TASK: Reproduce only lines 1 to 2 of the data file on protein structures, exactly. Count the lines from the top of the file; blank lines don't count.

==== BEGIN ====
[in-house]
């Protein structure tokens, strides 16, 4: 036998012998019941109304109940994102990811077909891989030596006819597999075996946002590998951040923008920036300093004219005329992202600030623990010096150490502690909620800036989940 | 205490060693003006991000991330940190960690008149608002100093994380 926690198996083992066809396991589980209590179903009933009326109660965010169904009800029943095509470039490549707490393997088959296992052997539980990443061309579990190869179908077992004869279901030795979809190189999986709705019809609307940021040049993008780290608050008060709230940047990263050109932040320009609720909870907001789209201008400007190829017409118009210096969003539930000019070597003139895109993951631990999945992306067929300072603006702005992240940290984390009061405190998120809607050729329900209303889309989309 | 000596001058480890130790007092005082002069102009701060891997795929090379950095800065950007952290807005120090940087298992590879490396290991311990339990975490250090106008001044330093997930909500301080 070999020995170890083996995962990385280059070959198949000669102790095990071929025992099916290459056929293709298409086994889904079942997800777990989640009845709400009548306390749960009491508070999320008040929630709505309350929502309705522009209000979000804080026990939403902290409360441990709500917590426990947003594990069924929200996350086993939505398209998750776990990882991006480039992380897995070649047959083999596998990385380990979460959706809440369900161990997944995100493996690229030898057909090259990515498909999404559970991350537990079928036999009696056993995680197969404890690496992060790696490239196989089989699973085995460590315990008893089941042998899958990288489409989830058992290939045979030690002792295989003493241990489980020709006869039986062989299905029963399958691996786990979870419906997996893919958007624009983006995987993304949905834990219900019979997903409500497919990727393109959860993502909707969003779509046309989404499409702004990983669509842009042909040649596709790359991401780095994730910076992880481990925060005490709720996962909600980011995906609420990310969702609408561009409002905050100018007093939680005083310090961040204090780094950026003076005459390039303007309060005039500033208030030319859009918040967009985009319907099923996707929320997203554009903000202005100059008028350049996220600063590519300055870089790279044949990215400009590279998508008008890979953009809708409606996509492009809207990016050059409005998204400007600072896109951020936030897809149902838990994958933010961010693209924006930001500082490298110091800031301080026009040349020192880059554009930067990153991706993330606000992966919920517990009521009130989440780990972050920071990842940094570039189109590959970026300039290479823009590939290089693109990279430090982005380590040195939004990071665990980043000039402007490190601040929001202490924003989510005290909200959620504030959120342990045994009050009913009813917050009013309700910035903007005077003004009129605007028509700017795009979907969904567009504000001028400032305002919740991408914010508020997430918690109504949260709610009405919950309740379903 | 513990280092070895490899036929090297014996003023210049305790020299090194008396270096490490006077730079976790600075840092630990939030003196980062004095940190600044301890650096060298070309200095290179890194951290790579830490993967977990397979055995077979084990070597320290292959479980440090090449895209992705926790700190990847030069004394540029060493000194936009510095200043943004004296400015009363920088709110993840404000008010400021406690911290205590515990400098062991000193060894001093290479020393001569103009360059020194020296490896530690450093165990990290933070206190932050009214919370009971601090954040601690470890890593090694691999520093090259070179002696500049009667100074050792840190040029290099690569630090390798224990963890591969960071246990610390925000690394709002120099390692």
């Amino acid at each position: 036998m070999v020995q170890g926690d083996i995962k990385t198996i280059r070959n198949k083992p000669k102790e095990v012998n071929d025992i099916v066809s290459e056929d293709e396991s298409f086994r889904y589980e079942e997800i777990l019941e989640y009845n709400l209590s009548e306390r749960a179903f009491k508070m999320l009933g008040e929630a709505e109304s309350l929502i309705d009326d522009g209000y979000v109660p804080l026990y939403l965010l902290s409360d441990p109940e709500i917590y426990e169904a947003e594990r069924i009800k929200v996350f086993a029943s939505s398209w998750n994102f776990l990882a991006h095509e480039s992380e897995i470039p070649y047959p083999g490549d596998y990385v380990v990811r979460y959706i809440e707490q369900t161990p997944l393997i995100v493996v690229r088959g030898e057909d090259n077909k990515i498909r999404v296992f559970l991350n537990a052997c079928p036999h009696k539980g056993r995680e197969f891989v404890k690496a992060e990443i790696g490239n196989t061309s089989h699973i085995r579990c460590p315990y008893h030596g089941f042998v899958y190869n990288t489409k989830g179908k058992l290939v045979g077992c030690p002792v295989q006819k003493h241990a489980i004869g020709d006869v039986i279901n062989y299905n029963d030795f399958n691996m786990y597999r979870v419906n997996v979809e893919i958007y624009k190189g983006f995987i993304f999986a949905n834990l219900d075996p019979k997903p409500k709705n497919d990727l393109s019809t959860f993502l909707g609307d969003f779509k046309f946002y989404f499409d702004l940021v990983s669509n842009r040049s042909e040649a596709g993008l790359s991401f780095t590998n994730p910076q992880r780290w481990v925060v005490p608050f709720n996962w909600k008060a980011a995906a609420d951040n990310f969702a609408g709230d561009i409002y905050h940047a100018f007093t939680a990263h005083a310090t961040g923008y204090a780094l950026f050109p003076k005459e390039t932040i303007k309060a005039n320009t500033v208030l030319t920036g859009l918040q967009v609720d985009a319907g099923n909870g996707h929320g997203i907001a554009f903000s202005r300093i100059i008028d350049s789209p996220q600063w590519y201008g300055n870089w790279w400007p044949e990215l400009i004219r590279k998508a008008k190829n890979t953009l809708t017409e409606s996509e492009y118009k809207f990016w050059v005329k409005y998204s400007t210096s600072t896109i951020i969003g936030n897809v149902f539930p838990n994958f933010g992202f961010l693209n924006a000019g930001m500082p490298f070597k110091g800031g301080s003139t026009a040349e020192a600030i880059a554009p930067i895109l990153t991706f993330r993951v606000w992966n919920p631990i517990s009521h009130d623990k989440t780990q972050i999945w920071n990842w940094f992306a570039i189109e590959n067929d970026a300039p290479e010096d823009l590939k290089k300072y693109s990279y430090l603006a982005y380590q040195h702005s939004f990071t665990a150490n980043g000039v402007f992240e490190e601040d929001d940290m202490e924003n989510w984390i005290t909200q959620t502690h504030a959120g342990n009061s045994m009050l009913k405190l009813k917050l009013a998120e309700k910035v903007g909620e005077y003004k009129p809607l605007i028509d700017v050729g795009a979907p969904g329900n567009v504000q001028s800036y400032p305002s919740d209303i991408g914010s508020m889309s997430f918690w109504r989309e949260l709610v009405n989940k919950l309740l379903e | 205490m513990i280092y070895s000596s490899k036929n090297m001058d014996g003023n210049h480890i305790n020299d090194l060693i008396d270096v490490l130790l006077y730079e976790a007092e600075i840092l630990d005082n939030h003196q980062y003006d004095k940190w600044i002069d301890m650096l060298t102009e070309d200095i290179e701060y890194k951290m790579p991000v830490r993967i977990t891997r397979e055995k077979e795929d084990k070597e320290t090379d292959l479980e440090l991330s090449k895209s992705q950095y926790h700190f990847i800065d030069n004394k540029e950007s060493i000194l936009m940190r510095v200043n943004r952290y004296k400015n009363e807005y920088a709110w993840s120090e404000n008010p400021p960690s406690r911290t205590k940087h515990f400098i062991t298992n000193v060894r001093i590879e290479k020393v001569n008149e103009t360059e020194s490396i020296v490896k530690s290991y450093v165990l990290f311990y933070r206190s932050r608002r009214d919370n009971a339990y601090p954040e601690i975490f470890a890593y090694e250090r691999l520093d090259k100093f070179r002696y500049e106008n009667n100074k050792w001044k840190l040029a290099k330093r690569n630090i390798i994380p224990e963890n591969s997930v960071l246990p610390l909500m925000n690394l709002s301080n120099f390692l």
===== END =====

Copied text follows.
[in-house]
């Protein structure tokens, strides 16, 4: 036998012998019941109304109940994102990811077909891989030596006819597999075996946002590998951040923008920036300093004219005329992202600030623990010096150490502690909620800036989940 | 205490060693003006991000991330940190960690008149608002100093994380 926690198996083992066809396991589980209590179903009933009326109660965010169904009800029943095509470039490549707490393997088959296992052997539980990443061309579990190869179908077992004869279901030795979809190189999986709705019809609307940021040049993008780290608050008060709230940047990263050109932040320009609720909870907001789209201008400007190829017409118009210096969003539930000019070597003139895109993951631990999945992306067929300072603006702005992240940290984390009061405190998120809607050729329900209303889309989309 | 000596001058480890130790007092005082002069102009701060891997795929090379950095800065950007952290807005120090940087298992590879490396290991311990339990975490250090106008001044330093997930909500301080 070999020995170890083996995962990385280059070959198949000669102790095990071929025992099916290459056929293709298409086994889904079942997800777990989640009845709400009548306390749960009491508070999320008040929630709505309350929502309705522009209000979000804080026990939403902290409360441990709500917590426990947003594990069924929200996350086993939505398209998750776990990882991006480039992380897995070649047959083999596998990385380990979460959706809440369900161990997944995100493996690229030898057909090259990515498909999404559970991350537990079928036999009696056993995680197969404890690496992060790696490239196989089989699973085995460590315990008893089941042998899958990288489409989830058992290939045979030690002792295989003493241990489980020709006869039986062989299905029963399958691996786990979870419906997996893919958007624009983006995987993304949905834990219900019979997903409500497919990727393109959860993502909707969003779509046309989404499409702004990983669509842009042909040649596709790359991401780095994730910076992880481990925060005490709720996962909600980011995906609420990310969702609408561009409002905050100018007093939680005083310090961040204090780094950026003076005459390039303007309060005039500033208030030319859009918040967009985009319907099923996707929320997203554009903000202005100059008028350049996220600063590519300055870089790279044949990215400009590279998508008008890979953009809708409606996509492009809207990016050059409005998204400007600072896109951020936030897809149902838990994958933010961010693209924006930001500082490298110091800031301080026009040349020192880059554009930067990153991706993330606000992966919920517990009521009130989440780990972050920071990842940094570039189109590959970026300039290479823009590939290089693109990279430090982005380590040195939004990071665990980043000039402007490190601040929001202490924003989510005290909200959620504030959120342990045994009050009913009813917050009013309700910035903007005077003004009129605007028509700017795009979907969904567009504000001028400032305002919740991408914010508020997430918690109504949260709610009405919950309740379903 | 513990280092070895490899036929090297014996003023210049305790020299090194008396270096490490006077730079976790600075840092630990939030003196980062004095940190600044301890650096060298070309200095290179890194951290790579830490993967977990397979055995077979084990070597320290292959479980440090090449895209992705926790700190990847030069004394540029060493000194936009510095200043943004004296400015009363920088709110993840404000008010400021406690911290205590515990400098062991000193060894001093290479020393001569103009360059020194020296490896530690450093165990990290933070206190932050009214919370009971601090954040601690470890890593090694691999520093090259070179002696500049009667100074050792840190040029290099690569630090390798224990963890591969960071246990610390925000690394709002120099390692």